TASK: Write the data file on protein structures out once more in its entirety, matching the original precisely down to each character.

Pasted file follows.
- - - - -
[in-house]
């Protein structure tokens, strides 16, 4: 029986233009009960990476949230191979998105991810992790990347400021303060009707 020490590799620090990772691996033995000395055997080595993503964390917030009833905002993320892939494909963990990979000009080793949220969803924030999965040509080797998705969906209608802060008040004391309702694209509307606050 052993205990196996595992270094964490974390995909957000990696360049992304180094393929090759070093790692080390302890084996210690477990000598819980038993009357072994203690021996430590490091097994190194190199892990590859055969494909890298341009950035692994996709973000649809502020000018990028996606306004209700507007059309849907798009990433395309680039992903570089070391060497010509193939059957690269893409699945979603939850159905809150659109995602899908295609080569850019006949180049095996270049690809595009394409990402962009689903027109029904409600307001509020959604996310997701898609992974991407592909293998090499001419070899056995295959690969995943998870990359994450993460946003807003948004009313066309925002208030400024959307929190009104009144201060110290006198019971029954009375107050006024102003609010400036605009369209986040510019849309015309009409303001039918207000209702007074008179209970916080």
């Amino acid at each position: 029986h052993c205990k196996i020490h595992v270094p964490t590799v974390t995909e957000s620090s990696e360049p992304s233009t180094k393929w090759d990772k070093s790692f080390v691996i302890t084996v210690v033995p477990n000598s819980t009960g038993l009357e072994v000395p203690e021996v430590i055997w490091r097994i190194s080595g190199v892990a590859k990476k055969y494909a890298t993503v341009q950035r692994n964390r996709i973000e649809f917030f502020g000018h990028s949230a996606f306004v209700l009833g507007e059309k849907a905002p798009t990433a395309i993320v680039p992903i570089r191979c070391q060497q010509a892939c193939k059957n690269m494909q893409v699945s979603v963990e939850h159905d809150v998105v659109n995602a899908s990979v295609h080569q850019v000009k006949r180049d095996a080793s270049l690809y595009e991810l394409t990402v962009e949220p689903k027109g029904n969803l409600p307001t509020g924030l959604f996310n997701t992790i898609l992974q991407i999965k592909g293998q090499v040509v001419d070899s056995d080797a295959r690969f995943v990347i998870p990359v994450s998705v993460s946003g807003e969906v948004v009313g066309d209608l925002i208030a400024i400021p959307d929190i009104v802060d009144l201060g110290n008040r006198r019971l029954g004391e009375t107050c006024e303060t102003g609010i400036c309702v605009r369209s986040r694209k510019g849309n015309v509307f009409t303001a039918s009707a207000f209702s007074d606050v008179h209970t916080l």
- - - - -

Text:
[in-house]
């Protein structure tokens, strides 16, 4: 029986233009009960990476949230191979998105991810992790990347400021303060009707 020490590799620090990772691996033995000395055997080595993503964390917030009833905002993320892939494909963990990979000009080793949220969803924030999965040509080797998705969906209608802060008040004391309702694209509307606050 052993205990196996595992270094964490974390995909957000990696360049992304180094393929090759070093790692080390302890084996210690477990000598819980038993009357072994203690021996430590490091097994190194190199892990590859055969494909890298341009950035692994996709973000649809502020000018990028996606306004209700507007059309849907798009990433395309680039992903570089070391060497010509193939059957690269893409699945979603939850159905809150659109995602899908295609080569850019006949180049095996270049690809595009394409990402962009689903027109029904409600307001509020959604996310997701898609992974991407592909293998090499001419070899056995295959690969995943998870990359994450993460946003807003948004009313066309925002208030400024959307929190009104009144201060110290006198019971029954009375107050006024102003609010400036605009369209986040510019849309015309009409303001039918207000209702007074008179209970916080």
């Amino acid at each position: 029986h052993c205990k196996i020490h595992v270094p964490t590799v974390t995909e957000s620090s990696e360049p992304s233009t180094k393929w090759d990772k070093s790692f080390v691996i302890t084996v210690v033995p477990n000598s819980t009960g038993l009357e072994v000395p203690e021996v430590i055997w490091r097994i190194s080595g190199v892990a590859k990476k055969y494909a890298t993503v341009q950035r692994n964390r996709i973000e649809f917030f502020g000018h990028s949230a996606f306004v209700l009833g507007e059309k849907a905002p798009t990433a395309i993320v680039p992903i570089r191979c070391q060497q010509a892939c193939k059957n690269m494909q893409v699945s979603v963990e939850h159905d809150v998105v659109n995602a899908s990979v295609h080569q850019v000009k006949r180049d095996a080793s270049l690809y595009e991810l394409t990402v962009e949220p689903k027109g029904n969803l409600p307001t509020g924030l959604f996310n997701t992790i898609l992974q991407i999965k592909g293998q090499v040509v001419d070899s056995d080797a295959r690969f995943v990347i998870p990359v994450s998705v993460s946003g807003e969906v948004v009313g066309d209608l925002i208030a400024i400021p959307d929190i009104v802060d009144l201060g110290n008040r006198r019971l029954g004391e009375t107050c006024e303060t102003g609010i400036c309702v605009r369209s986040r694209k510019g849309n015309v509307f009409t303001a039918s009707a207000f209702s007074d606050v008179h209970t916080l």